Breast Cancer Stages

Breast cancer is a serious disease that affects millions around the world, and in the United States alone there are more than two million men and women who have survived this cancer. The disease is almost exclusively targeted to women, but there have been cases of men with breast cancer. The determining factor on whether or not someone survives breast cancer is how soon it is caught and treated, with those receiving treatment for the disease in its later stages having a much lower survival rate than those who catch the cancer early, especially in the beginning. Lower stages indicate the earlier stages of cancer while higher numbers indicate late-stage cancers a lower possibility for full recovery. Staging breast cancer lets the doctor determine its characteristics like:

  • the size of the tumor and the location in the breast
  • if it is localized or has spread within the breast
  • if the cancer has spread in the lymph nodes under the arm
  • if the cancer has spread in other parts of the body

Stage 0- is the stage of breast cancer called Carcinoma in Situ, and is not really a stage of the cancer at all, but is the earliest point at which the cancer can be caught. Patients who are treated for breast cancer at this stage survive at least five years one hundred percent of the time and most continue as though they had never had cancer. This stage is marked by the presence of atypical cells that have not yet reached the outside of the ducts or milk producing lobules, or extended into surrounded breast tissue. This stage is often referred to for women who have a very high risk of developing cancer, as well as the detectable cancer itself.

Stage I- If the cancer is caught in the first stage, there is still a very high probability that the patient can go on and have a full and normal life cancer-free if it is caught and treated, with only two percent of patients in stage one not surviving past five years. This stage is marked by the presence of cancerous cells that are smaller than two centimeters in width and hasn’t yet spread to the lymph nodes or anywhere outside of the breast. It is sometimes referred to as invasive breast cancer.

Stage II- At this stage breast cancer still has a very high survival rate of 88%, and is determined by the size of the tumor and whether it has spread to the lymph nodes. If the cancer is larger than two centimeters, but less than five centimeters, then it is considered stage two breast cancer, as long as it has not yet spread to the lymph nodes around the area. If the cancer has spread to the surrounding underarm lymph nodes, but is not yet larger than two centimeters then it is still considered stage two breast cancer. Generally, doctors classify these into two separate types of Stage Two breast cancer, Type ‘A’ and ‘B’.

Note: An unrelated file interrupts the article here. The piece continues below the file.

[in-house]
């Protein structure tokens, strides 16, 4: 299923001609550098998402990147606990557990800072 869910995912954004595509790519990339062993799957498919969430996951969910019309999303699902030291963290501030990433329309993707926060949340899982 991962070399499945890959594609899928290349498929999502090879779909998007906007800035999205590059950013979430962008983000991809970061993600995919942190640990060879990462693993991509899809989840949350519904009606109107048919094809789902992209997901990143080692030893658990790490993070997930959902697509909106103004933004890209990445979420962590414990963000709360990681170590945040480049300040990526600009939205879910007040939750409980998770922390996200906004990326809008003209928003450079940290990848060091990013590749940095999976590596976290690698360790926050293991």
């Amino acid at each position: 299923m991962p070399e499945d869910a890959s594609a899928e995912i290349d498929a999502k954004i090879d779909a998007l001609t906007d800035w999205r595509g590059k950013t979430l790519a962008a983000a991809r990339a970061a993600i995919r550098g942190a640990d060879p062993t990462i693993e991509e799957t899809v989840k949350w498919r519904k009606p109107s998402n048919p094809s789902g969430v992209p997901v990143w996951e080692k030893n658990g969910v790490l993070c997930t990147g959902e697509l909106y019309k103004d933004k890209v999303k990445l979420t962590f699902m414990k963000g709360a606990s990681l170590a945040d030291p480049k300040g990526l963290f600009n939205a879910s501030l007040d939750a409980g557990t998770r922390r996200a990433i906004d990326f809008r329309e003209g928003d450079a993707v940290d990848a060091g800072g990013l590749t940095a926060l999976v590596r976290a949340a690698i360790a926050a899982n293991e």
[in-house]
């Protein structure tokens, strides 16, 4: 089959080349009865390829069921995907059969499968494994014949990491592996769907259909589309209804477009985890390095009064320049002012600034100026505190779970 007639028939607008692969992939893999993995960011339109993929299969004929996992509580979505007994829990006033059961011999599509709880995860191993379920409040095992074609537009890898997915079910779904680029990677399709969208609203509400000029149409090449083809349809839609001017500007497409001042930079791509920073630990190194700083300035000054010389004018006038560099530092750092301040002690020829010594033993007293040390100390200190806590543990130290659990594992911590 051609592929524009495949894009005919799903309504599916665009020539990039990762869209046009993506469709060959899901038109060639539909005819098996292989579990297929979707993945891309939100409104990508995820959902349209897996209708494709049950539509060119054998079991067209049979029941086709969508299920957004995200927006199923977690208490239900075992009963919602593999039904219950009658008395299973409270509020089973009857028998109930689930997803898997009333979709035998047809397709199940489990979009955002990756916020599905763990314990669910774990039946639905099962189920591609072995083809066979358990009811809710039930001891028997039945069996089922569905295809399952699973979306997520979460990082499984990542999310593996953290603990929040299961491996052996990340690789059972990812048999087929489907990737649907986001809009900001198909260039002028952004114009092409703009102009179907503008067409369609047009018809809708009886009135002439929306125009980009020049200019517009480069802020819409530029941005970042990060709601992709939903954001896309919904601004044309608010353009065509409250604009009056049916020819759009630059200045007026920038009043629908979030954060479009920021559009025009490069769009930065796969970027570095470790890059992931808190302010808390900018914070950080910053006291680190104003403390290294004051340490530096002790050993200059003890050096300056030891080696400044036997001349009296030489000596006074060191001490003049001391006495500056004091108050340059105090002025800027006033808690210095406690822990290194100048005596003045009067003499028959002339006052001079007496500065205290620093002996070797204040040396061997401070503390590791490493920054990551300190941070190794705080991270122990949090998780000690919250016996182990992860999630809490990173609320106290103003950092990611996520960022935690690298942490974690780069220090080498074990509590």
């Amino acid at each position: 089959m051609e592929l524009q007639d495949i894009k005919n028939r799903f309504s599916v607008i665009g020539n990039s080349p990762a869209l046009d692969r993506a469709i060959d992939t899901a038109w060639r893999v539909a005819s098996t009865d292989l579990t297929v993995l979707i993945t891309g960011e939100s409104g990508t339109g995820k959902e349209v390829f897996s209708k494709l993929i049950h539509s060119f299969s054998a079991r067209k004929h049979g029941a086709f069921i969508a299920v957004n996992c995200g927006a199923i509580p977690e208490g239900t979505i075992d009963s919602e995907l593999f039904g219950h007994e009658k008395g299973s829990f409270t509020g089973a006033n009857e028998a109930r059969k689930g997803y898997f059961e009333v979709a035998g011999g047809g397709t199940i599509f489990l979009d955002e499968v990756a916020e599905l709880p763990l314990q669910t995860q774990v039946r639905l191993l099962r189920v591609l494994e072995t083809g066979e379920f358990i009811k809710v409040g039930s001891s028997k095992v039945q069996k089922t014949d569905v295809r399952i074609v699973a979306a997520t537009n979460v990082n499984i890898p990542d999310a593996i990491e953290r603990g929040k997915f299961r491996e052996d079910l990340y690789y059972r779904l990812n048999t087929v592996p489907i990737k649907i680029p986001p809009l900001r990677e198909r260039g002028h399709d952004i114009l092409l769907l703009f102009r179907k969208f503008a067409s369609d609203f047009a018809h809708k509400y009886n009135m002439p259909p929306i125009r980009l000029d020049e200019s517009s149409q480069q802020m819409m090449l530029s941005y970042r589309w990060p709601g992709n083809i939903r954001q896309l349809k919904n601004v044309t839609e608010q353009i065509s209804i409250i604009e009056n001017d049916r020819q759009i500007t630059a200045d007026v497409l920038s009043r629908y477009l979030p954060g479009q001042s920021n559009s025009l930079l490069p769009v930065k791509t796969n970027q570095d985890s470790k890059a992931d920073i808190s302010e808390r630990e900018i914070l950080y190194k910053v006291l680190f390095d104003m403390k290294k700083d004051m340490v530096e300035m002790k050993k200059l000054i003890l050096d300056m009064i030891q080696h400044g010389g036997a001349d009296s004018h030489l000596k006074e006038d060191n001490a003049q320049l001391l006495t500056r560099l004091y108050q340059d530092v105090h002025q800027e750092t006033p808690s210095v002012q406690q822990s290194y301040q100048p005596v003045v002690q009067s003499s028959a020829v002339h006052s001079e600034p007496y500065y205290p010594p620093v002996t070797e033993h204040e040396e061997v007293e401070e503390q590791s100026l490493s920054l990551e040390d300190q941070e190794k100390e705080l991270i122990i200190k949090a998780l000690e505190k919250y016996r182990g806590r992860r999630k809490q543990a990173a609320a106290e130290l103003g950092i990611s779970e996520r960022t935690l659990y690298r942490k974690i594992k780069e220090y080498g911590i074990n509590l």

Stage III- Breast cancer is much more difficult, with only around fifty percent of those that have it surviving past five years. The third stage of breast cancer is determined by looking at the size of the tumor and where the cancer is. While stage two is reserved for cancer that is either two to five centimeters, or spread to the lymph nodes, stage three breast cancer is marked by both the larger tumors and the spreading to any of the nine lymph nodes underneath the arms. Stage three breast cancer may also spread to other areas near the breast including the chest wall, the muscles in that area or the ribs, as well as the skin. Stage III breast cancer has also different subcategories like: IIIA, IIIB, IIIC.

Unfortunately, those with Stage IV breast cancer do not usually make it very long, with the median survival rate past five years only about fifteen percent. The cancer will have usually spread to other areas of the body including important organs like: lungs, liver, brain by then and will be too widespread and advanced to treat with the therapies that are available. It is also called metastatic breast cancer, and it can be diagnosed for the first time or be caused by recurrence of a previous breast cancer spread in other areas of the body.

The goal in stage 0- III is to treat the cancer and reduce risks for recurrence, on the contrary for the fourth stage the main goal is to improve the quality of the remained life of the patient and prolong survival

There isn’t only one staging system but we talked about the most common used. Breast cancer can also be staged in a more simply manner as:

  • Local: when the cancer is confined within breast.
  • Regional: when cancer has spread in the nearby lymph nodes, like the one in the armpit.
  • Distant: when the cancer is found in other areas of the body, distant from the place where it first was found.

Another staging system is the TNM system and you can read about it here: TNM staging

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